Although there has been an alarming increase in the consumption of deadly and addictive drugs in the United States, it is a legal and socially acceptable drug — alcohol — that is most widely abused and commonly linked to social problems.
There’s no disputing that fact, as those who work in substance abuse, homelessness and domestic violence programs know.
And yet, politicians in states such as Washington continue to cater to those who push for greater consumption volumes, regardless of the social cost or practical implications to government revenue.
More than two years ago, voters approved Initiative 1183, the giant wholesaler Costco’s third attempt to privatize the distribution and sale of liquor in Washington. Fearing that 1183 might not pass, because state and local governments could lose millions of dollars in tax revenue, Costco voluntarily added a 10 percent distributor fee and a 17 percent retail fee to the initiative.
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Opponents of liquor privatization, including this newspaper’s editorial board, warned voters that 1183 would not lower the price of spirits. Based on these new 27 percent fees, the initiative would, we said, actually increase the cost.
And that’s what happened.
Last year, just 18 months after getting voter approval on 1183, Costco was back lobbying legislators to remove the 17 percent fee. It was a cynical and offensive request.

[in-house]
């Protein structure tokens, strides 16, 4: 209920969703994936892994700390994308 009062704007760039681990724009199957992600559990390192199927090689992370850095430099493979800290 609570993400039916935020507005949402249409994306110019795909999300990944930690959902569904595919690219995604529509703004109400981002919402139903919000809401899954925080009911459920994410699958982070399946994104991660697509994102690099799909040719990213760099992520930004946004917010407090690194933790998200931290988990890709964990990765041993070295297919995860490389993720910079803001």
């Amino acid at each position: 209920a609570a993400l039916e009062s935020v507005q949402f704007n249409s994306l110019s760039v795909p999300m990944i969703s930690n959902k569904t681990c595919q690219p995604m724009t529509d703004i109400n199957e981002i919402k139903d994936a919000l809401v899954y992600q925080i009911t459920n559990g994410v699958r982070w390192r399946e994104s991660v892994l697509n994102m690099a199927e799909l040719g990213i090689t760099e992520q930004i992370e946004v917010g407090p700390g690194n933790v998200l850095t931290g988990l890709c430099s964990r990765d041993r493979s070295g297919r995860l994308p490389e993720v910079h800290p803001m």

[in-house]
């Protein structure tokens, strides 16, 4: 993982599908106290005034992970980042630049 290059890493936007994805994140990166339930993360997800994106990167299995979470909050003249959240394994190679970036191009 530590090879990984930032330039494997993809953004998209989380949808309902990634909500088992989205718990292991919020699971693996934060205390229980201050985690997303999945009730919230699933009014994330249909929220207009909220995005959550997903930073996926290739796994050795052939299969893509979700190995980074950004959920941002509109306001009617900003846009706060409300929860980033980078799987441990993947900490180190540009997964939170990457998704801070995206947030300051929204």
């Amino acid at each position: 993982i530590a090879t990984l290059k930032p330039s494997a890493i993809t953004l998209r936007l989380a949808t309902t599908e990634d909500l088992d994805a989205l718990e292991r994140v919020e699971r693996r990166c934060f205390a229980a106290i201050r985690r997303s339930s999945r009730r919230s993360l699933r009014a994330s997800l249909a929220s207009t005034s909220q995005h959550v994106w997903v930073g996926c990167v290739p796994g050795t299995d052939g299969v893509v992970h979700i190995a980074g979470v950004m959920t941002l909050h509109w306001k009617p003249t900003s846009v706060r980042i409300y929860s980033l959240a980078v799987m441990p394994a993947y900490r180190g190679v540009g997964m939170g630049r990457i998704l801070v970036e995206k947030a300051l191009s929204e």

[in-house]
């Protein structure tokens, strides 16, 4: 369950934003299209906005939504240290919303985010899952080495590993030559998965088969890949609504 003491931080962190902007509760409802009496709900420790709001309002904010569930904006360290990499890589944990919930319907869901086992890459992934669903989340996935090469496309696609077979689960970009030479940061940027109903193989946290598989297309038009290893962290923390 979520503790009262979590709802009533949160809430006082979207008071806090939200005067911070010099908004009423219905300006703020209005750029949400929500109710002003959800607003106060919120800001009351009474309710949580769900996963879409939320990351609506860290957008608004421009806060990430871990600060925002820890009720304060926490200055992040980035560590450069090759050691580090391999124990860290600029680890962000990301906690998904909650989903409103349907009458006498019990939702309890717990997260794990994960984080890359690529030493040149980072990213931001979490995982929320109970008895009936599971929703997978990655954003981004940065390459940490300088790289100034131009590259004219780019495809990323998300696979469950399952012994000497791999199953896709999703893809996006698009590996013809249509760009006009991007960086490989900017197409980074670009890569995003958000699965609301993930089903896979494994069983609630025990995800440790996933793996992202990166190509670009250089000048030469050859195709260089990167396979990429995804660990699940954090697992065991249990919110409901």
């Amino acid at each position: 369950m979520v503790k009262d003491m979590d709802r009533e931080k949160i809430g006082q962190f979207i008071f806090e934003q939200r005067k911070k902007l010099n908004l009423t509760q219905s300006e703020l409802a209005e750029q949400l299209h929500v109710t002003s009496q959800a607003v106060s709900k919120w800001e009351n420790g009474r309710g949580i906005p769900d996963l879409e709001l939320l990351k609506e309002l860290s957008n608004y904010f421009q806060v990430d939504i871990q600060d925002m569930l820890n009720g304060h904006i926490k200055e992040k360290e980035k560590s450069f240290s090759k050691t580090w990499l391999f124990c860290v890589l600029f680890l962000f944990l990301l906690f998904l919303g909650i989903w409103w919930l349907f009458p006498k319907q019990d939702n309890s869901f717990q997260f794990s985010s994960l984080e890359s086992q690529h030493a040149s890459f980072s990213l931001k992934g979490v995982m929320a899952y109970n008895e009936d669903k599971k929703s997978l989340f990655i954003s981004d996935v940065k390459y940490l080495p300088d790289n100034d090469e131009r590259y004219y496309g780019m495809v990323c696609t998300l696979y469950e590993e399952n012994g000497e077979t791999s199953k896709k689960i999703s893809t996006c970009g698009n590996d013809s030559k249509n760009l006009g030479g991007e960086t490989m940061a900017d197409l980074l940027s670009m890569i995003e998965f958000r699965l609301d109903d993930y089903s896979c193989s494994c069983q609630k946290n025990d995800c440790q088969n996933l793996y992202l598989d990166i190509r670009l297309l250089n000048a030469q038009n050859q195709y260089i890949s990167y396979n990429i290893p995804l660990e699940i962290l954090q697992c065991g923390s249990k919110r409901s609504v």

Now, the state Senate is taking up Costco’s cause once again, this time using the argument that voters were duped by Initiative 1183. Nothing could be further from the truth.
The prime sponsor of this year’s measure, Sen. Janea Holmquist Newbry, R-Moses Lake, says in a news release that voters approved 1183 “on the presumption of lower taxes and relief from drastically high prices.”
Voters knew that adding 27 percent to fees would push prices up. Or they should have. The senator’s statement is only true for voters who wallowed in blissful ignorance of the initiative’s actual language.
But never mind, the argument is now that Washington’s high spirits taxes are sending consumers across the Idaho and Oregon borders in search of less expensive booze. And that out-of-state purchases are robbing our state of tax revenue and forcing Washington liquor stores out of business.
This argument fails on several points. First, Washington consumers purchased spirits in other states long before 1183. This is nothing new. The state Liquor Control Board told The Olympian’s editorial board this week that the level of increased sales in Idaho is not significant overall.
Second, the reason many newly privatized liquor stores have gone out of business is because they cannot compete with large retailers, such as Costco, Safeway and others. Those who paid high prices for former state liquor stores had “gold rush fever,” and jumped in without a sound strategy to combat the convenience of picking up a bottle while getting the day’s milk and bread.
The fiscal impact on Holmquist Newbry’s bill shows the state would lose $66 million over the next four years. And that doesn’t count millions more lost to local governments.
Cities rely on those tax revenues to fix roads and maintain parks. The senator doesn’t present a plan to replace that money.
Governments use taxation to generate revenue, but also to nudge social policy. Higher “sin taxes” attempt to reduce abuse and harm by making alcohol or tobacco less accessible.
The only way government revenue remains stable under this Senate bill is if stores sell more alcohol. Surely that’s not the trend Washingtonians want their government to encourage through taxation policy.